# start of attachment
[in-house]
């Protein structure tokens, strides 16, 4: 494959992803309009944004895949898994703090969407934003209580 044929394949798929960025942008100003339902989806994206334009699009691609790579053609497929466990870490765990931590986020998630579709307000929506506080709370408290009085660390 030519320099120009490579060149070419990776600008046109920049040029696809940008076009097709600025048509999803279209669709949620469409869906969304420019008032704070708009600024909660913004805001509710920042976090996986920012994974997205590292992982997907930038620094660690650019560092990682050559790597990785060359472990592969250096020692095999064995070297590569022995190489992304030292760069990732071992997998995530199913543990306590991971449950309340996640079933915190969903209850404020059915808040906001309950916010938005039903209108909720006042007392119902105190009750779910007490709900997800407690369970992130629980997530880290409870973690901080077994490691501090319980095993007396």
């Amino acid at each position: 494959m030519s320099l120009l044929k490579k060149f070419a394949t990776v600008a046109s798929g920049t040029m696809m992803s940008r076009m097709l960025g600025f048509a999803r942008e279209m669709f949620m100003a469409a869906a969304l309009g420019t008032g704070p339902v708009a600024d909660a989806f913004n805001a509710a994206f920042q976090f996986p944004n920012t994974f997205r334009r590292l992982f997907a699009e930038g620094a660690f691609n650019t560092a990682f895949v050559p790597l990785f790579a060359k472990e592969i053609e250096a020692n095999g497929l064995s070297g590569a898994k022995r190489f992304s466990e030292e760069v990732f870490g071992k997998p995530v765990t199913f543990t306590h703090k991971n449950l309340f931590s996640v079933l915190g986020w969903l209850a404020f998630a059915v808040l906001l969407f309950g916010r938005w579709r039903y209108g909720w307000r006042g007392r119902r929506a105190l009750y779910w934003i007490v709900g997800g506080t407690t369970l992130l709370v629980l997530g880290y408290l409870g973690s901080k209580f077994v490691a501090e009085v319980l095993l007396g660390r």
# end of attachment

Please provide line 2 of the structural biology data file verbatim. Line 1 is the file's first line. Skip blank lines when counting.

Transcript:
């Protein structure tokens, strides 16, 4: 494959992803309009944004895949898994703090969407934003209580 044929394949798929960025942008100003339902989806994206334009699009691609790579053609497929466990870490765990931590986020998630579709307000929506506080709370408290009085660390 030519320099120009490579060149070419990776600008046109920049040029696809940008076009097709600025048509999803279209669709949620469409869906969304420019008032704070708009600024909660913004805001509710920042976090996986920012994974997205590292992982997907930038620094660690650019560092990682050559790597990785060359472990592969250096020692095999064995070297590569022995190489992304030292760069990732071992997998995530199913543990306590991971449950309340996640079933915190969903209850404020059915808040906001309950916010938005039903209108909720006042007392119902105190009750779910007490709900997800407690369970992130629980997530880290409870973690901080077994490691501090319980095993007396």